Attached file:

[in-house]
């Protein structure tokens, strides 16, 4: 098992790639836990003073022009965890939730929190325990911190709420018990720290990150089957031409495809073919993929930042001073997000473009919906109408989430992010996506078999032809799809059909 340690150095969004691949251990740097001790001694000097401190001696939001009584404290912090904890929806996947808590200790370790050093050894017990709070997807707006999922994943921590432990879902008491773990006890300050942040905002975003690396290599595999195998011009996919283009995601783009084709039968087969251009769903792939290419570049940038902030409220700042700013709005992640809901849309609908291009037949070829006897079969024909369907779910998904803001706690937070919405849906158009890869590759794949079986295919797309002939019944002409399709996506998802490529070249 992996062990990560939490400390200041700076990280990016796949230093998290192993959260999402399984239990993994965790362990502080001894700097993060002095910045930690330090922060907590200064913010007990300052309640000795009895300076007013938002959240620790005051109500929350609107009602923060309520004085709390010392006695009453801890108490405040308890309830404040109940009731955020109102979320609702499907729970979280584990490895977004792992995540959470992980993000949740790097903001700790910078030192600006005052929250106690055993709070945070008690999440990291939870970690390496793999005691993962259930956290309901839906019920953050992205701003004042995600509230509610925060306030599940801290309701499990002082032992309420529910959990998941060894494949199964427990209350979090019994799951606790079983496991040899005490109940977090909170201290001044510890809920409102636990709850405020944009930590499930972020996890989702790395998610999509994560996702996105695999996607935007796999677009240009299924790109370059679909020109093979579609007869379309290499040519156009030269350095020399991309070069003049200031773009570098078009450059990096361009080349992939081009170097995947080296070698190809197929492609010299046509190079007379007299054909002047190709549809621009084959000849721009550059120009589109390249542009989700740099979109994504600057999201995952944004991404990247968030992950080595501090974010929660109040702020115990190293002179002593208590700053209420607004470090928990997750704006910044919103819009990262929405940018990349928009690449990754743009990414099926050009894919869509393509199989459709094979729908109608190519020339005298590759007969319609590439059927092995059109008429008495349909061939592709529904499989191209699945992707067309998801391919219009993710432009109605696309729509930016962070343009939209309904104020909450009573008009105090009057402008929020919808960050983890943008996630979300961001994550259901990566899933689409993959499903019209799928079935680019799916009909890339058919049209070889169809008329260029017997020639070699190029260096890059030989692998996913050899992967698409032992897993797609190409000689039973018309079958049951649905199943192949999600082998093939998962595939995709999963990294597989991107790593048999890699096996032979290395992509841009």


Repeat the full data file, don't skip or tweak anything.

[in-house]
């Protein structure tokens, strides 16, 4: 098992790639836990003073022009965890939730929190325990911190709420018990720290990150089957031409495809073919993929930042001073997000473009919906109408989430992010996506078999032809799809059909 340690150095969004691949251990740097001790001694000097401190001696939001009584404290912090904890929806996947808590200790370790050093050894017990709070997807707006999922994943921590432990879902008491773990006890300050942040905002975003690396290599595999195998011009996919283009995601783009084709039968087969251009769903792939290419570049940038902030409220700042700013709005992640809901849309609908291009037949070829006897079969024909369907779910998904803001706690937070919405849906158009890869590759794949079986295919797309002939019944002409399709996506998802490529070249 992996062990990560939490400390200041700076990280990016796949230093998290192993959260999402399984239990993994965790362990502080001894700097993060002095910045930690330090922060907590200064913010007990300052309640000795009895300076007013938002959240620790005051109500929350609107009602923060309520004085709390010392006695009453801890108490405040308890309830404040109940009731955020109102979320609702499907729970979280584990490895977004792992995540959470992980993000949740790097903001700790910078030192600006005052929250106690055993709070945070008690999440990291939870970690390496793999005691993962259930956290309901839906019920953050992205701003004042995600509230509610925060306030599940801290309701499990002082032992309420529910959990998941060894494949199964427990209350979090019994799951606790079983496991040899005490109940977090909170201290001044510890809920409102636990709850405020944009930590499930972020996890989702790395998610999509994560996702996105695999996607935007796999677009240009299924790109370059679909020109093979579609007869379309290499040519156009030269350095020399991309070069003049200031773009570098078009450059990096361009080349992939081009170097995947080296070698190809197929492609010299046509190079007379007299054909002047190709549809621009084959000849721009550059120009589109390249542009989700740099979109994504600057999201995952944004991404990247968030992950080595501090974010929660109040702020115990190293002179002593208590700053209420607004470090928990997750704006910044919103819009990262929405940018990349928009690449990754743009990414099926050009894919869509393509199989459709094979729908109608190519020339005298590759007969319609590439059927092995059109008429008495349909061939592709529904499989191209699945992707067309998801391919219009993710432009109605696309729509930016962070343009939209309904104020909450009573008009105090009057402008929020919808960050983890943008996630979300961001994550259901990566899933689409993959499903019209799928079935680019799916009909890339058919049209070889169809008329260029017997020639070699190029260096890059030989692998996913050899992967698409032992897993797609190409000689039973018309079958049951649905199943192949999600082998093939998962595939995709999963990294597989991107790593048999890699096996032979290395992509841009």